The concern for the increase in suicides in Chile which began during the COVID-19 pandemic was what led the Santiago authorities to implement a formal program to try and tackle the phenomenon. The project, called stayaims to achieve at least one million people who could be at risk suicide.
To get an idea of the extent of the phenomenon, a single piece of information is enough. If before the pandemic one of the main hospitals in Santiago treated three cases of suicide a month, today there are three a day. In Latin America and the Caribbean, Chile is in sixth place with 9 suicides per 100,000 inhabitants, while the region’s average is 6.2, according to World Bank data.
According to official data, the most affected are the elderly, members of the LGBTI community and people of school age. With an investment of $2 million, the project will implement a strategy in each of the 52 neighborhoods of the Santiago Metropolitan Region.
Living room training
Stay is supported by the joint work of seven foundations, including “Para la Confianza”. Its executive director, Valentina Correa, explains to Rfi that it is currently the adult population “that suffers the highest percentage of suicidal thoughts or behaviors”. Another problem lies in the Lack of knowledge and disparity of suicide figures.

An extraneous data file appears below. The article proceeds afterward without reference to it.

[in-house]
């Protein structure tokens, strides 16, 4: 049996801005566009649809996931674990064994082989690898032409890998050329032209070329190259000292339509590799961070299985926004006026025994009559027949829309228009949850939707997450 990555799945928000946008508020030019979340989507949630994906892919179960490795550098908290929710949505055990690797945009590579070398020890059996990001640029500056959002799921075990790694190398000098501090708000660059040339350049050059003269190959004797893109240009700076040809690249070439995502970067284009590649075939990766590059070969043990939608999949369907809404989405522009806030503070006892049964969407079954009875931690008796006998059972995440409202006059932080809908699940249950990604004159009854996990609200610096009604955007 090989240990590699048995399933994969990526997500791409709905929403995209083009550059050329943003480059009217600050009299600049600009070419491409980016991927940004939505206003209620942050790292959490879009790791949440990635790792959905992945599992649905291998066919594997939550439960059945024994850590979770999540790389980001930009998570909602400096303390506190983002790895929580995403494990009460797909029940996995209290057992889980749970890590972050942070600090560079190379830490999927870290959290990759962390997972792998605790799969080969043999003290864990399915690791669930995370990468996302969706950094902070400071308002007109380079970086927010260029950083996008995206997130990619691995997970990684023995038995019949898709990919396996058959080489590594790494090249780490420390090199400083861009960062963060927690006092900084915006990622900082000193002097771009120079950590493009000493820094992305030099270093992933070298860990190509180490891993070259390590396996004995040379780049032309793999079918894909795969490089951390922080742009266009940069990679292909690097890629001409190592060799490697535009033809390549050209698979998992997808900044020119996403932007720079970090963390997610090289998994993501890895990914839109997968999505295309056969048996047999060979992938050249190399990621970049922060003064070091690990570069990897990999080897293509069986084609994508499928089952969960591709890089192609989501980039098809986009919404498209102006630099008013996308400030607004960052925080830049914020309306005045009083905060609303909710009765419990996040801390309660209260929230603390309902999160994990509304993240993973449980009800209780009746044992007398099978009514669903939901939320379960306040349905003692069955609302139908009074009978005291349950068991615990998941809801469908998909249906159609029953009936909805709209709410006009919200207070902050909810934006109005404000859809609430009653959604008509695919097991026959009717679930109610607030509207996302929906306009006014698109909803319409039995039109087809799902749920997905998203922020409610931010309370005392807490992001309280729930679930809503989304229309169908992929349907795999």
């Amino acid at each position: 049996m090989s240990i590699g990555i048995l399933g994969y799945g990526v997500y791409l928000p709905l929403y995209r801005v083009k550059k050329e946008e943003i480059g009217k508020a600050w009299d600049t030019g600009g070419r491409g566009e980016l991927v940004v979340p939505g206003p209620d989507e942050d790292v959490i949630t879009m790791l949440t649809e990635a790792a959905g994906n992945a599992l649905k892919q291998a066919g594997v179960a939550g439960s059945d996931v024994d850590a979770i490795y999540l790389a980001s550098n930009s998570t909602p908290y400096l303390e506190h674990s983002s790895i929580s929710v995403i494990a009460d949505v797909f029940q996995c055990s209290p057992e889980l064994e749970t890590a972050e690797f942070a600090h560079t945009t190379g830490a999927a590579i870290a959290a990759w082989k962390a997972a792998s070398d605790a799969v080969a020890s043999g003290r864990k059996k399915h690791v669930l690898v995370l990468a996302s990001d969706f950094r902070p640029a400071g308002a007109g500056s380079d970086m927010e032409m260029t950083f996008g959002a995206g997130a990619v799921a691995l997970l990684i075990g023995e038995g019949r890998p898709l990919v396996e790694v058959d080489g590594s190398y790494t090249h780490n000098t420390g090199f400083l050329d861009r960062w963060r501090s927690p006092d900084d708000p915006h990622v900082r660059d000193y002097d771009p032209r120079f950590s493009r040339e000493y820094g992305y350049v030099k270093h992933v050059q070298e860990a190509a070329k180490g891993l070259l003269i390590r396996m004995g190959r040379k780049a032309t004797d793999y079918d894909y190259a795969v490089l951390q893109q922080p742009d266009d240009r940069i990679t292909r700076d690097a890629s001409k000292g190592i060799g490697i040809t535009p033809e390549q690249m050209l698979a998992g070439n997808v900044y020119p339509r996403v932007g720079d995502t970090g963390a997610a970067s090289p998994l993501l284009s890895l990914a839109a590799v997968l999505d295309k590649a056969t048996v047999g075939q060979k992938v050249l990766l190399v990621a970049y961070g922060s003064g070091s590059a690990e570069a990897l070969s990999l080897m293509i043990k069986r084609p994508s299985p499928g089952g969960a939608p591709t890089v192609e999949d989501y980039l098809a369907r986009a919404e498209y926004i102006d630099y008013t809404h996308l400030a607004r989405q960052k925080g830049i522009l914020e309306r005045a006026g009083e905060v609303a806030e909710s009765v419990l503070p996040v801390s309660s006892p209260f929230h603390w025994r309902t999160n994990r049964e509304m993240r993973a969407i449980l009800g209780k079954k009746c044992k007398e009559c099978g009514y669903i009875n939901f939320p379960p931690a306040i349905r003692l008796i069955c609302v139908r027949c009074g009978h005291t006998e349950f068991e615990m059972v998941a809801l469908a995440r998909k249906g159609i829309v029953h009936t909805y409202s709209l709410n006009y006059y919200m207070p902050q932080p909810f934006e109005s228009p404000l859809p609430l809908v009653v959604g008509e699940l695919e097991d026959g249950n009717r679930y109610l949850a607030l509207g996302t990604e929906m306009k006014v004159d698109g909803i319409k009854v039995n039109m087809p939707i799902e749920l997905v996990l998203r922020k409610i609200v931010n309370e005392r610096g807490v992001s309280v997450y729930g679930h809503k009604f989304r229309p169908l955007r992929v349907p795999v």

The program “has not only to do with the orientation, containment or overcoming of a suicide by family members”, but also “aims that we all agree on what the data relating to the attempt of suicide and death by suicide in the country.”
The program works like this: in addition to treating people in crisis through a chat where mental health professionals work, there will also be support for families who are going through the suicide of a relative. The chat will be available from 10:00 to 22:00.
One of the tools used by Stay is the chat, accessible through the page. Its primary function is “provide crisis counseling to the person who is sufferingbecause we understand that if you contact us it is because you are asking for help,” Correa explains. person.
“We hope that relatives, friends, who know someone who has thoughts of death, or who want to clear up some taboo on suicide will also contact us. For example, the idea that talking about suicide is promoting it is well establishedAnd it’s just the opposite. This program has a strong awareness and promotional component.
Mary Ortiz is a seasoned journalist with a passion for world events. As a writer for News Rebeat, she brings a fresh perspective to the latest global happenings and provides in-depth coverage that offers a deeper understanding of the world around us.